The Real Ant-Man Origin Story Is Unfolding in Epigenetic Drug Labs
Soldier ants act like forager ants when their genes are manipulated, illustrating that control is possible.
The caste system of an ant colony has more purpose than providing inspiration for competing ‘90s movies about neurotic insects. Division of labor maximizes each colony’s chance to thrive. Recently published research makes the case that what underlies this system is epigenetics and that, with some brain alterations, the roles that predominantly environmental factors have induced can be reversed: The brawny soldier ant can begin to forage just like it’s scuttling cousins. Scientists can control ant behavior Paul Rudd-style — albeit without the Ant-Man shrinkage.
Over the course of a life, organisms are exposed to environmental factors that cause chemical reactions to activate and deactivate parts of the genome at strategic times. This process, which helps determine how DNA is transcribed into proteins, is called epigenetics and is hypothesized to be the source of the many biological phenomena unexplained by pure genetics.
The team of researchers behind this recent study realized that through epigenetics they could change the behavior of ants — specifically, major ants (the soldiers) and minor ants (the foragers.) While these ants share the same genes, whether they act like a major or a minor ant is determined by which genes are turned on and off. So, the researchers treated the brains of young majors with a compound that modifies the proteins that affect whether other proteins can access DNA and how tightly DNA is coiled. This process allowed them to turn on the genes linked to the foraging behaviors of minors in the bodies of the majors.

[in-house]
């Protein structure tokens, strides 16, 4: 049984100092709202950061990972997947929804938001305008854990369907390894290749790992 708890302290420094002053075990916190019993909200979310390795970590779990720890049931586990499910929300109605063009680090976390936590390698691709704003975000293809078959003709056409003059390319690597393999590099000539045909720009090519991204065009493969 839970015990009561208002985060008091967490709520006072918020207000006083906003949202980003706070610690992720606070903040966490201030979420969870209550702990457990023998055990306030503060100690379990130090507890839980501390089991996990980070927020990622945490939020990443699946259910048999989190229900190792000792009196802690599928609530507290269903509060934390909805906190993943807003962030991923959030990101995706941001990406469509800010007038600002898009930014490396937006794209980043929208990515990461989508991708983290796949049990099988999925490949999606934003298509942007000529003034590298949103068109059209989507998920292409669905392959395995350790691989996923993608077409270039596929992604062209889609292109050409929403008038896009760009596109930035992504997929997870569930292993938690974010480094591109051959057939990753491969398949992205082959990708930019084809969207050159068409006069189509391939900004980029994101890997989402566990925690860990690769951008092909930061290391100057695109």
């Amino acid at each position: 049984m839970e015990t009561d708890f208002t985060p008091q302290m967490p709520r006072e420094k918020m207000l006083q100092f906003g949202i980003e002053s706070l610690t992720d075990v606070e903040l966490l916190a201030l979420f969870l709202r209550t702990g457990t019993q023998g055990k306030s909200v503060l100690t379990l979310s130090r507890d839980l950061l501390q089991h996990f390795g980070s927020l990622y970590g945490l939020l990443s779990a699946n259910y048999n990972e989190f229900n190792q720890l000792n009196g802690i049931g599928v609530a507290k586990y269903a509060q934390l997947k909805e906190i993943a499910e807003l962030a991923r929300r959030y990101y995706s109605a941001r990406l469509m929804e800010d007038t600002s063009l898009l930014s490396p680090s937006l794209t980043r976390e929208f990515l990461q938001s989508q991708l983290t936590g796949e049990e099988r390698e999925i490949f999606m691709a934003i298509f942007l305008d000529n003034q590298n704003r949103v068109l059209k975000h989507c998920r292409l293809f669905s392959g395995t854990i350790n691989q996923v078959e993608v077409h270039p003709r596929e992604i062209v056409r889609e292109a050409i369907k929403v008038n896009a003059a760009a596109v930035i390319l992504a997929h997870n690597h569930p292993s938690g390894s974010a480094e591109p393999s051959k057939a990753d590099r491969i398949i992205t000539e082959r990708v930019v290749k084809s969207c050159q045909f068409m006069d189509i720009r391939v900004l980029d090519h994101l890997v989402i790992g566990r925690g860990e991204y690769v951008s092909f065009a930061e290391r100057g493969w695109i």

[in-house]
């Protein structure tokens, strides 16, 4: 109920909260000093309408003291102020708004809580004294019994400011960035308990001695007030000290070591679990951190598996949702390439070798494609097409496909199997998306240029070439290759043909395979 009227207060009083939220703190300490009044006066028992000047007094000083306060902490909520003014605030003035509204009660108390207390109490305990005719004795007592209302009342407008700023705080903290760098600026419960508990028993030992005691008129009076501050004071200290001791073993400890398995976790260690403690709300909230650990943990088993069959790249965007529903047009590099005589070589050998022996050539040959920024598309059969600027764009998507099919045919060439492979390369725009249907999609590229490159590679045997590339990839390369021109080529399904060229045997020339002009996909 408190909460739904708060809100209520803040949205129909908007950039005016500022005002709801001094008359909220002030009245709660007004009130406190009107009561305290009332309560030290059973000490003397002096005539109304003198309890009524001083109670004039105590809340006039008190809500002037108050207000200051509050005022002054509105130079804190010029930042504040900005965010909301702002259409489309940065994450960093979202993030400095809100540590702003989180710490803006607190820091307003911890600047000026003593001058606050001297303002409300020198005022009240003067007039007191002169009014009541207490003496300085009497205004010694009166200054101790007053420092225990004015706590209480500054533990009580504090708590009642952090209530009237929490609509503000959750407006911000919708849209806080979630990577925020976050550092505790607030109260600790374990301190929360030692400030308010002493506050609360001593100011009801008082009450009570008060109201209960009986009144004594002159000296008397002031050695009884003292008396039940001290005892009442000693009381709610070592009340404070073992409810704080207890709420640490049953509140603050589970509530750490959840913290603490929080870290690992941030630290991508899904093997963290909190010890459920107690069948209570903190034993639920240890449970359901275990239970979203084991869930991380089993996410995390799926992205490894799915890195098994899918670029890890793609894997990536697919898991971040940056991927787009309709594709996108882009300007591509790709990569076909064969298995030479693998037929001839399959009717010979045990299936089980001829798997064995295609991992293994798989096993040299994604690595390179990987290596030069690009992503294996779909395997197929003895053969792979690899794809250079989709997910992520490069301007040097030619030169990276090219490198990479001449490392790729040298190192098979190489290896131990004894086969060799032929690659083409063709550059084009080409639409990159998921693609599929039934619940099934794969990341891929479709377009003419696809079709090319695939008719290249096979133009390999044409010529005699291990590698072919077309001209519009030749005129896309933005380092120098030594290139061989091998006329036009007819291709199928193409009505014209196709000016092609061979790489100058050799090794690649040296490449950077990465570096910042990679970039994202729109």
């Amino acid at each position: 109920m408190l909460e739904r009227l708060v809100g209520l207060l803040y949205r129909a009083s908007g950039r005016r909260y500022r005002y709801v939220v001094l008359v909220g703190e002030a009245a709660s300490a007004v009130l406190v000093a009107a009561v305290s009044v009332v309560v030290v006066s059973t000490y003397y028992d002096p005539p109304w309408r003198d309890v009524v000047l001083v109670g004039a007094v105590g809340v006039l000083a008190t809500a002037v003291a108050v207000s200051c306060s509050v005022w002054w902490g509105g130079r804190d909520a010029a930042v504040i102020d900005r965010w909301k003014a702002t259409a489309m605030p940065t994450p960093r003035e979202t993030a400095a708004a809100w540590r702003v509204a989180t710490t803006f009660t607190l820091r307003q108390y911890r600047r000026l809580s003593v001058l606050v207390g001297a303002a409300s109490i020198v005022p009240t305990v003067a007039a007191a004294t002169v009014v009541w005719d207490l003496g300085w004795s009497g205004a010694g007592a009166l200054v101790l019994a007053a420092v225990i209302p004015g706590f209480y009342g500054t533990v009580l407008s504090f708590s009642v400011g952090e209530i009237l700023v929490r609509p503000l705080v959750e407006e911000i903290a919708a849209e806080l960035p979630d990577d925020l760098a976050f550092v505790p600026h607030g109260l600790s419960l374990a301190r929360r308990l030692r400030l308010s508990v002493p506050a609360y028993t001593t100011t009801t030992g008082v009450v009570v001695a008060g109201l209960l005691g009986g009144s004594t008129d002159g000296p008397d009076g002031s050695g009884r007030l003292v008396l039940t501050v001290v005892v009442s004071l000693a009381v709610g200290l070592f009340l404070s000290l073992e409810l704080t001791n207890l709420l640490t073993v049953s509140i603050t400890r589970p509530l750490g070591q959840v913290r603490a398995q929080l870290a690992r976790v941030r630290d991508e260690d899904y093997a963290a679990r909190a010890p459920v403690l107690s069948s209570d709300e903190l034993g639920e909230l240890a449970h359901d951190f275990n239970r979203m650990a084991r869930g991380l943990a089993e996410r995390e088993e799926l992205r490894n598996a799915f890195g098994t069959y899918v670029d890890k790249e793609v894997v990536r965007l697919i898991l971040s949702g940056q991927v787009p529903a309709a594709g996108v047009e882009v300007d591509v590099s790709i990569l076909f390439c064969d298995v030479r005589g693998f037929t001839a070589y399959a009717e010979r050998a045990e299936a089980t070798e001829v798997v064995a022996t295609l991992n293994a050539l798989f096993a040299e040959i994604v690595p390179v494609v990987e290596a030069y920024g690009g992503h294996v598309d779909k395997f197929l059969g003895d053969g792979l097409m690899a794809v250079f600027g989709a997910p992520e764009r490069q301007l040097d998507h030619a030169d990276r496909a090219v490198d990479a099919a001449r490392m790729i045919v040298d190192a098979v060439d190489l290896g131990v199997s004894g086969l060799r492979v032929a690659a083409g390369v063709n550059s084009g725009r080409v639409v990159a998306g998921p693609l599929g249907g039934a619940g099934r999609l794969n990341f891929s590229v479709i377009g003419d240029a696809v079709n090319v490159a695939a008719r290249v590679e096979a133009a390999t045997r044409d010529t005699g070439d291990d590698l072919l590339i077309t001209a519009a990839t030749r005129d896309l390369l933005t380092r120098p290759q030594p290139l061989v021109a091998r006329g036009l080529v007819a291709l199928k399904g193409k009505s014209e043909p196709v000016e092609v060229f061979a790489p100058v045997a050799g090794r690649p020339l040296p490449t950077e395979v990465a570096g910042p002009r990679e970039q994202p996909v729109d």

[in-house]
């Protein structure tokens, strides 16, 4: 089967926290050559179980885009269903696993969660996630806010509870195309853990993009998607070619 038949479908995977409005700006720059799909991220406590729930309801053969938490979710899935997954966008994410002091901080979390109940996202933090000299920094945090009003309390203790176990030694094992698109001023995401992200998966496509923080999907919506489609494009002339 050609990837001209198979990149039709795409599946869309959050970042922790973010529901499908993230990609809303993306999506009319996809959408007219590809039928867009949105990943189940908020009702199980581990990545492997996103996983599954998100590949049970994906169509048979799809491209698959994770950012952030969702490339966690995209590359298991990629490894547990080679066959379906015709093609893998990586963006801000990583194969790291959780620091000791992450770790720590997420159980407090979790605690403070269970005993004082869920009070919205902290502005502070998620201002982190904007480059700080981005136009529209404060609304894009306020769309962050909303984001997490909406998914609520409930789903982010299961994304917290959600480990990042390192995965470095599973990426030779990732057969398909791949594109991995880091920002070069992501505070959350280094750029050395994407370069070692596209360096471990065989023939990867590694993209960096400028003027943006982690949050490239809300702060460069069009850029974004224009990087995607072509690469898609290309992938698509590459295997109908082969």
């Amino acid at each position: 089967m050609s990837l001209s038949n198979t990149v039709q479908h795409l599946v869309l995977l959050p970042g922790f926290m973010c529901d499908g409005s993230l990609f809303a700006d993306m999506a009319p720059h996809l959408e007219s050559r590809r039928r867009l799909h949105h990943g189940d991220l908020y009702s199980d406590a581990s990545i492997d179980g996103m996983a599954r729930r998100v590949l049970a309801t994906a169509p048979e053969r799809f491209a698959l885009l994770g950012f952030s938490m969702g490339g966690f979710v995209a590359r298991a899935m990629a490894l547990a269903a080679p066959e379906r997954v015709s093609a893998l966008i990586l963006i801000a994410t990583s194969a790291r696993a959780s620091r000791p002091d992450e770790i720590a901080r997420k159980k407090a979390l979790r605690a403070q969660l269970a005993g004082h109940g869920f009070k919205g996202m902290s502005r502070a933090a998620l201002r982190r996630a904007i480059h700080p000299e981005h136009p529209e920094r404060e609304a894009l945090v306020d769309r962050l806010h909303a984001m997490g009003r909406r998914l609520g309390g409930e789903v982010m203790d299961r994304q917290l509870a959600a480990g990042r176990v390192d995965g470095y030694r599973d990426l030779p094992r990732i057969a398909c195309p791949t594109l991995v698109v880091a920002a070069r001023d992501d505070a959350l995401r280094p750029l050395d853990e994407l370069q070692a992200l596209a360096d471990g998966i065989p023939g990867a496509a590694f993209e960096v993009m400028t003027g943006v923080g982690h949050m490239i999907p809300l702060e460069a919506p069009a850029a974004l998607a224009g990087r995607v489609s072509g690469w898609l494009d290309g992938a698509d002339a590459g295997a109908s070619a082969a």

The research team was only able to modify the behaviors of ants in their first few days of life — a factor thought to be caused by the plasticity of young brains — but the majors treated to act like minors continued to display the changed behavior for 30 to 50 days after the injection treatment. The ant’s physicality were not affected by the experiment.
“These results highlight the lasting influence of nurture over nature, for complex traits like behavior and how turning a few genes, on and off via epigenetics, can strongly affect an individual’s character,” said co-author Daniel Simola in a video explaining the experiment.
Shelly Berger, also a co-author of the study, told Gizmodo that it’s so far very unlikely that this experiment bodes for a world where human’s genes can be manipulated in similar behavioral way — at least, in the way that Berger and her team were affecting genes. She says that this study is more about “getting cells in the body to do different things” rather than producing outright mind control and, besides, the differing circulatory systems between ants and humans would be a huge barrier in a mimicking experiment.
Still, Berger and her team propose that the findings of this study can be applied to other euosocial insects — the critters whose societies are highly organized, like honeybees. And epigenetics could possibly explain other ant behavior, like why queen ants live so much longer than the workers. Gut says because girls rule the world, but science will have to weigh in.